• "The Case of the Severed Hand." Harper's Magazine, June 2008.
  • "White-Bread Jesus". Harper's Magazine, December 2008.
  • "The War Between Sylvania and Freedonia." Harper’s Magazine, July 2010, 62-66.
  • "An Encounter". Fortnightly Review, 2010.
  • "The Old Man".Fortnightly Review, 2011.
  • “The Box.” Conjunctions, no. 56, Spring 2011, 221-27.
  • "Matinée". New Yorker, 25 July 2011, 67-71.
  • "Vampire". Granta, 21 October 2011.
  • "The Colonel’s Daughter". New Yorker, 2 September 2013.
  • "The Frog Prince". New Yorker, 27 January 2014.
  • "The Waitress". New Yorker, 19 May 2014.
  • "The Crabapple Tree". New Yorker, 12 January 2015.
  • "The Hanging of the Schoolmarm". New Yorker, 28 November 2016.
  • "The Wall". Conjunctions, no. 68, Spring 2017.
  • "The Boss". New Yorker, 2 August 2017.
  • "M*rphed". Granta, 20 October 2017.
  • "Treatments". New Yorker, 30 April 2018.
  • "Hulk". Granta, 10 June 2019.
  • "Citizen Punch". New Yorker, 18 July 2019.


  • The Kid (1970)
  • Love Scene (1971)
  • Rip Awake (1972)
  • A Theological Position (1972)


  • The Water Pourer (1972) An unpublished chapter from The Origin of the Brunists, signed by author and limited to 300 copies. 22 pages.
  • "The End of Books". The New York Times. June 21, 1992. (essay)
  • "The Bad Book". On the Bible

Awards and honors[edit]

William Faulkner, Brandeis University, American Academy of Arts and Letters, National Endowment of the Arts, Rea Lifetime Short Story, Rhode Island Governor's Arts, Pell, and Clifton Fadiman Awards, Rockefeller, Guggenheim, Lannan Foundation, and DAAD fellowships [30]

See also[edit]


  1. ^ "Literary Arts". Brown University. 27 July 2023. Archived from the original on 20 January 2021. Retrieved 29 March 2016.
  2. ^ Evenson, Brian (2003). Understanding Robert Coover. University of South Carolina Press. p. 1. ISBN 978-1570034824.
  3. ^ Stengel, Wayne B. (2001). "Robert Coover". In Fallon, Erin; Feddersen, R.C.; Kurtzleben, James; Lee, Maurice A.; Rochette-Crawley, Susan (eds.). A Reader's Companion to the Short Story in English. Routledge. pp. 118–32. ISBN 1-57958-353-9.
  4. ^ McGrath, Steve. "Writing: an internal process" Archived 2022-05-17 at the Wayback Machine, Midweek Main Campus, Orono, Maine, volume 84, number 45, April 17, 1979, page 2.
  5. ^ "Writers and Editors War Tax Protest" January 30, 1968, New York Post
  6. ^ "Unspeakable Practices V: Celebrating the Life and Work of Robert Coover". The Providence Phoenix. Archived from the original on 2014-04-07.
  7. ^ "Unspeakable Practices V: Festival Bios". Brown University. 27 July 2023. Archived from the original on 27 January 2019. Retrieved 29 March 2016.
  8. ^ "Unspeakable Practices V: Celebrating Robert Coover". Brown University. Archived from the original on 2017-08-08. Retrieved 2016-03-29.
  9. ^ Born María del Pilar Sans Mallafré
  10. ^ "Pilar Sans Coover". Archived from the original on 2021-02-26. Retrieved 2014-04-01.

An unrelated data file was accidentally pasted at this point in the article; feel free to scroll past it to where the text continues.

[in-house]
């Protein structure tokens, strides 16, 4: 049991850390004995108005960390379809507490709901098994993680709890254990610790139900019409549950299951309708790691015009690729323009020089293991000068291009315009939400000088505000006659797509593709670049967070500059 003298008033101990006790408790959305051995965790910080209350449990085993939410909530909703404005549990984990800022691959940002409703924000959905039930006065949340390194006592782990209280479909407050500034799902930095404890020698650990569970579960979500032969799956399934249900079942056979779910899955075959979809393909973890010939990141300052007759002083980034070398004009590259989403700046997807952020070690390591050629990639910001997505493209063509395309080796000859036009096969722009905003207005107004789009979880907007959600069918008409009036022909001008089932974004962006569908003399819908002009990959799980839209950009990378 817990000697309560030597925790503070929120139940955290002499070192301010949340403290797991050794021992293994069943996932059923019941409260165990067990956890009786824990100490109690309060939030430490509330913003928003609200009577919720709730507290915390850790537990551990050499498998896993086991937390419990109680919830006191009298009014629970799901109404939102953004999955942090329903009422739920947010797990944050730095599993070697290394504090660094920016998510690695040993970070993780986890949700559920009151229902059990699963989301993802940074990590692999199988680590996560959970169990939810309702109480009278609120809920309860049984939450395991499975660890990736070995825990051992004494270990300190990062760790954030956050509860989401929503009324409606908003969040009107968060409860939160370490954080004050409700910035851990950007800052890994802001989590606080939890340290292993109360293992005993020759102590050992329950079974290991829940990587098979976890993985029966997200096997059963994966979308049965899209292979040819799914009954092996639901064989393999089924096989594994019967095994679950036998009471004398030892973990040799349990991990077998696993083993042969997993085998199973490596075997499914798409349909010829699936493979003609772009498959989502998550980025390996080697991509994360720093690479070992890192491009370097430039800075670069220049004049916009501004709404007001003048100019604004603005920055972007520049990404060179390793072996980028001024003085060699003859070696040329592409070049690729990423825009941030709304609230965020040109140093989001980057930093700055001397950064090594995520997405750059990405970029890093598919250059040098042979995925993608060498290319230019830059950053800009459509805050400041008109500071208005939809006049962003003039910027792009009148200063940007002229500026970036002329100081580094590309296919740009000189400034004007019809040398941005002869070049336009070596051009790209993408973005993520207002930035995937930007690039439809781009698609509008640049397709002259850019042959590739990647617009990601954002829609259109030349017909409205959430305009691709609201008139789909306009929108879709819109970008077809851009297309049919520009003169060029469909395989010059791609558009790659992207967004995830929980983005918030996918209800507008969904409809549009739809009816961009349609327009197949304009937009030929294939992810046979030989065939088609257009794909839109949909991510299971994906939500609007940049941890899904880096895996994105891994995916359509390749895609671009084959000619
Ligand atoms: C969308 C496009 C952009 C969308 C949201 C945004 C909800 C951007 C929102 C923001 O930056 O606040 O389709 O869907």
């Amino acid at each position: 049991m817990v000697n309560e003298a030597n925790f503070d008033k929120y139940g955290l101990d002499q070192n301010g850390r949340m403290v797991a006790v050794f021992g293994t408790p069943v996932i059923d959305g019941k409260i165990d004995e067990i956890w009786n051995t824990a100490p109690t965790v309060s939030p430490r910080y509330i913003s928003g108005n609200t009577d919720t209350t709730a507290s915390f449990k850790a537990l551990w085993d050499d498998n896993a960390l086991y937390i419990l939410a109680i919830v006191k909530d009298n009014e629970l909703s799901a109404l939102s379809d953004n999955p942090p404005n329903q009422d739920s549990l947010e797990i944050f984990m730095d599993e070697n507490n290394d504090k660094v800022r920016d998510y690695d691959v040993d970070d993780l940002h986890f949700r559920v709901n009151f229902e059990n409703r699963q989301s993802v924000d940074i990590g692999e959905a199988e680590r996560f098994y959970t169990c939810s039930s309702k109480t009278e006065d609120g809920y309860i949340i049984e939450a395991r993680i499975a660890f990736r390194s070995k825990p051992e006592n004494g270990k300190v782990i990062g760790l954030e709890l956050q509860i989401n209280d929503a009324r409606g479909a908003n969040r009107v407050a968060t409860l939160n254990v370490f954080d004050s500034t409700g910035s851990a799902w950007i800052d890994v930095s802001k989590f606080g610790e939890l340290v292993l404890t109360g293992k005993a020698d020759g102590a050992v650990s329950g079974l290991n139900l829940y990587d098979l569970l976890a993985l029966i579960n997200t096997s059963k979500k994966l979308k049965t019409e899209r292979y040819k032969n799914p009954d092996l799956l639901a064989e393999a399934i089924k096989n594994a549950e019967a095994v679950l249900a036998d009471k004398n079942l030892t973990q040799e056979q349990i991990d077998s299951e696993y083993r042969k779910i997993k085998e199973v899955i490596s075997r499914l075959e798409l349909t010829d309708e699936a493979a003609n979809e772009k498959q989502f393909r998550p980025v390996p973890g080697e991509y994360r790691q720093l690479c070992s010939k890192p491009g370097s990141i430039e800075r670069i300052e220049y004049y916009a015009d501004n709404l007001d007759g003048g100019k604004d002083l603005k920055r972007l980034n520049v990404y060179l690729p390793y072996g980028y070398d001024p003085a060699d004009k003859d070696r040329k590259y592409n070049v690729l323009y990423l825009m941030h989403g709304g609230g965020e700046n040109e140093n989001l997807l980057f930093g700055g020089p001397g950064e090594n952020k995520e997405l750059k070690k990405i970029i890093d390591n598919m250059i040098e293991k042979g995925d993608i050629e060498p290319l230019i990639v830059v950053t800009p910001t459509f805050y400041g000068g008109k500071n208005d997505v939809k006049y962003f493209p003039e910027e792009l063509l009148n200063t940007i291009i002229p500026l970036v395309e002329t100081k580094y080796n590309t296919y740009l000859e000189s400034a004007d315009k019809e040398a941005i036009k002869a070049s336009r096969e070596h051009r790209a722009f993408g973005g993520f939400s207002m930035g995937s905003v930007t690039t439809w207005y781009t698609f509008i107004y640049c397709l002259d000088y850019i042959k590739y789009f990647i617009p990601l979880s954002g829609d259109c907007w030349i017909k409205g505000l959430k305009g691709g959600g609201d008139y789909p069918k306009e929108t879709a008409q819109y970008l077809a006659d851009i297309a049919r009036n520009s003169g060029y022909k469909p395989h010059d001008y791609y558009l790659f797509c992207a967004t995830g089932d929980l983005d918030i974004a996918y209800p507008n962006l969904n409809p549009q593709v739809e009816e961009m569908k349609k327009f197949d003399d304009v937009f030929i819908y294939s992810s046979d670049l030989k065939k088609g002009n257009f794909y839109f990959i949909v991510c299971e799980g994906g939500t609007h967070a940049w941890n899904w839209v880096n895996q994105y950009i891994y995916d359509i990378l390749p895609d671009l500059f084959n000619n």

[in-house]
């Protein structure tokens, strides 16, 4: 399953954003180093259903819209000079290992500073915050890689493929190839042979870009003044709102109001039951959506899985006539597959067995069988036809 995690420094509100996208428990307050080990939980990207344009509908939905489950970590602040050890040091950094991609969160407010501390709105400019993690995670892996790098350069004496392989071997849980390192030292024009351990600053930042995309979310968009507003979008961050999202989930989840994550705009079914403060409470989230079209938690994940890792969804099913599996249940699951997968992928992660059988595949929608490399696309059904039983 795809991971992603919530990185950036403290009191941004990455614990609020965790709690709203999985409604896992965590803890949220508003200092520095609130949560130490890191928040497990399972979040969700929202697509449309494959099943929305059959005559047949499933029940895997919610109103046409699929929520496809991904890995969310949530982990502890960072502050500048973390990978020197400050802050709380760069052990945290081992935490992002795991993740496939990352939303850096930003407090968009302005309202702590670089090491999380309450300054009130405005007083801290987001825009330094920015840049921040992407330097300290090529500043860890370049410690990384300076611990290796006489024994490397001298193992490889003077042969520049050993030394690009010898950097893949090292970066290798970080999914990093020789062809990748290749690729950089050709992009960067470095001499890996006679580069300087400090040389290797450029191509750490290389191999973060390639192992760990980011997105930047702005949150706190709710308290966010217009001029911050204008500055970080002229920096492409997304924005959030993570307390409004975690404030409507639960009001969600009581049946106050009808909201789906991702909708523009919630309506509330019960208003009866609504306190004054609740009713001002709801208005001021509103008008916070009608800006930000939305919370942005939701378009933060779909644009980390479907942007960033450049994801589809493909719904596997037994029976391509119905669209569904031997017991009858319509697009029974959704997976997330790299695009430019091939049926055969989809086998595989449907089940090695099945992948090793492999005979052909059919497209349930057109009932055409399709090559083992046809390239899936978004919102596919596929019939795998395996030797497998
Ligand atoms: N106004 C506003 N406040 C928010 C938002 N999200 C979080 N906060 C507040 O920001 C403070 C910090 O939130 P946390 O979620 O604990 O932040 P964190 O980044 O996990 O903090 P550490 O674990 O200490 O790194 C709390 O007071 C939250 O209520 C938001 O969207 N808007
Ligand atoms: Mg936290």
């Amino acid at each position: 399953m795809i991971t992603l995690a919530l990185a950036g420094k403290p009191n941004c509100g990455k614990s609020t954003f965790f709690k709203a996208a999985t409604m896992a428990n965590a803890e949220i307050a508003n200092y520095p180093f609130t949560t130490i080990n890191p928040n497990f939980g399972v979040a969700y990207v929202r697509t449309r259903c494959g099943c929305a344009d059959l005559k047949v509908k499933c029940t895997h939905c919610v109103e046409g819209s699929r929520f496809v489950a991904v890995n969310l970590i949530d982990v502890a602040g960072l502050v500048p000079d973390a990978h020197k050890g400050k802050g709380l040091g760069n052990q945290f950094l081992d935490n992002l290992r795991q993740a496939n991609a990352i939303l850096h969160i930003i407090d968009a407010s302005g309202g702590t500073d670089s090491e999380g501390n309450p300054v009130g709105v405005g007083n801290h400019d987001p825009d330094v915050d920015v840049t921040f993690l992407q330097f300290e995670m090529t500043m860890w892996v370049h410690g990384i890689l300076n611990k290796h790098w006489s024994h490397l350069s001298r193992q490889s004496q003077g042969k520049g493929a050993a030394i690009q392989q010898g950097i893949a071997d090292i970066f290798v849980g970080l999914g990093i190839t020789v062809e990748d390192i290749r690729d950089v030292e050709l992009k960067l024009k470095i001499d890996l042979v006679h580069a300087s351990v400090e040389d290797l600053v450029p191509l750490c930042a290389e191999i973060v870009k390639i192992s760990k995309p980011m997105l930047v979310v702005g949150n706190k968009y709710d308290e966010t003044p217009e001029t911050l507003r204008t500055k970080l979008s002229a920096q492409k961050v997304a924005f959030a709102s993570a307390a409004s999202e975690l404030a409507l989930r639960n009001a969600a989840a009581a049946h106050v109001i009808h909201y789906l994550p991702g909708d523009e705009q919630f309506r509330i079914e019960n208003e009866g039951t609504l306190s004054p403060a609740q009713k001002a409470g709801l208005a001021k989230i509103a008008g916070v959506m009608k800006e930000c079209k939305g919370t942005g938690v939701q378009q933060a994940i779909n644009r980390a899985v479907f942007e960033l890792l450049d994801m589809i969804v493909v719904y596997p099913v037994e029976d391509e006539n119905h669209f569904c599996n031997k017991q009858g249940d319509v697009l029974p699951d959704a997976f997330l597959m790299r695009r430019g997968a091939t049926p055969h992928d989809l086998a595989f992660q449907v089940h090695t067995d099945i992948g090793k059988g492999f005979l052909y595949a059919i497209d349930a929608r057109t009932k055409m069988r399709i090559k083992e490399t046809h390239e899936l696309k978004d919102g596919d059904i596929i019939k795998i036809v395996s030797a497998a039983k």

11. ^ "Contemporary Midwest Writers Series, Nos. 1,2 Author(s): Franklyn Alexander, Robert Bly, Robert Coover and Camille Blachowicz". The Great Lakes Review. 3 (1): 66–73. Summer 1976. JSTOR 41337445.
  12. ^ Current Biography Yearbook 1991, volume 52. H. W. Wilson. 1992. p. 159.
  13. ^ Moor, Robert (July 2014). "Strange Loop". Harper's Magazine. Archived from the original on July 29, 2021. Retrieved July 29, 2021.
  14. ^ Zdunkiewicz, Lech (2018). "A Contextualization of Robert Coover's "The Babysitter"". Language and Literary Studies of Warsaw (8): 59–77.
  15. ^ Edwards, Thomas R. (August 14, 1977). "Real People, Mythic History". The New York Times. Archived from the original on July 29, 2021. Retrieved July 29, 2021.
  16. ^ Playboy, January 2006, p. 33.
  17. ^ Michael Joshua Rowin (April 1, 2010). "Pulp Fictions and Hypertexts with Robert Coover". L Magazine. Archived from the original on July 29, 2021. Retrieved July 29, 2021.
  18. ^ Guernsey, Lisa (1999-04-15). "New Kind of Convergence: Writers and Programmers". New York Times. Archived from the original on 2022-10-15. Retrieved 2022-10-15.
  19. ^ Coover, Robert (1992-06-21). "The End of Books". New York Times. Archived from the original on 2018-01-14. Retrieved 2022-10-15.
  20. ^ Carpenter, J.R. (2011-11-24). "Generating Books: Paradoxical Print Snapshots of Digital Literary Processes" (PDF). "Congrés Internacional Mapping e-lit: Lectura i anàlisi de la literatura digital" (Universitat de Barcelona, 24-25 Nov 2011). Archived (PDF) from the original on 2022-10-15. Retrieved 2022-10-15.
  21. ^ Grondahl, Paul (2017-03-08). "Robert Coover, pioneer of hypertext, prefers print". Times Union. Archived from the original on 2022-10-15. Retrieved 2022-10-15.
  22. ^ Douglas, J. Yellowlees (2000). The end of books--or books without end? : reading interactive narratives. Ann Arbor: University of Michigan Press. ISBN 0-472-11114-0. OCLC 41649564. Archived from the original on 2022-05-23. Retrieved 2022-10-15.
  23. ^ Coover, Robert (1993-08-29). "Hyperfiction: Novels for the Computer". New York Times. Archived from the original on 2022-10-19. Retrieved 2022-10-15.
  24. ^ "Celebrating Coover". www.brownalumnimagazine.com. Archived from the original on 2022-10-15. Retrieved 2022-10-15.
  25. ^ Hayles, N. Katherine (2007). "Electronic Literature: What is it?". eliterature.org. Archived from the original on 2022-10-14. Retrieved 2022-10-15.
  26. ^ "Cave Writing: Reshaping Writing at Brown | ELMCIP". elmcip.net. Archived from the original on 2022-10-15. Retrieved 2022-10-15.
  27. ^ Warren, Jamin (2019-09-11). "Samantha Gorman". Killscreen. Archived from the original on 2022-10-15. Retrieved 2022-10-15.
  28. ^ Baard, Mark. "Writing in 3-D". No. July/August 2003. Brown Alumni Monthly. pp. 33–35.
  29. ^ "Home Page". Archived from the original on 2018-01-22. Retrieved 2017-08-25.
  30. ^ "Robert Coover | Literary Arts Program". 22 June 2023. Archived from the original on 30 November 2020. Retrieved 29 March 2016.

External links[edit]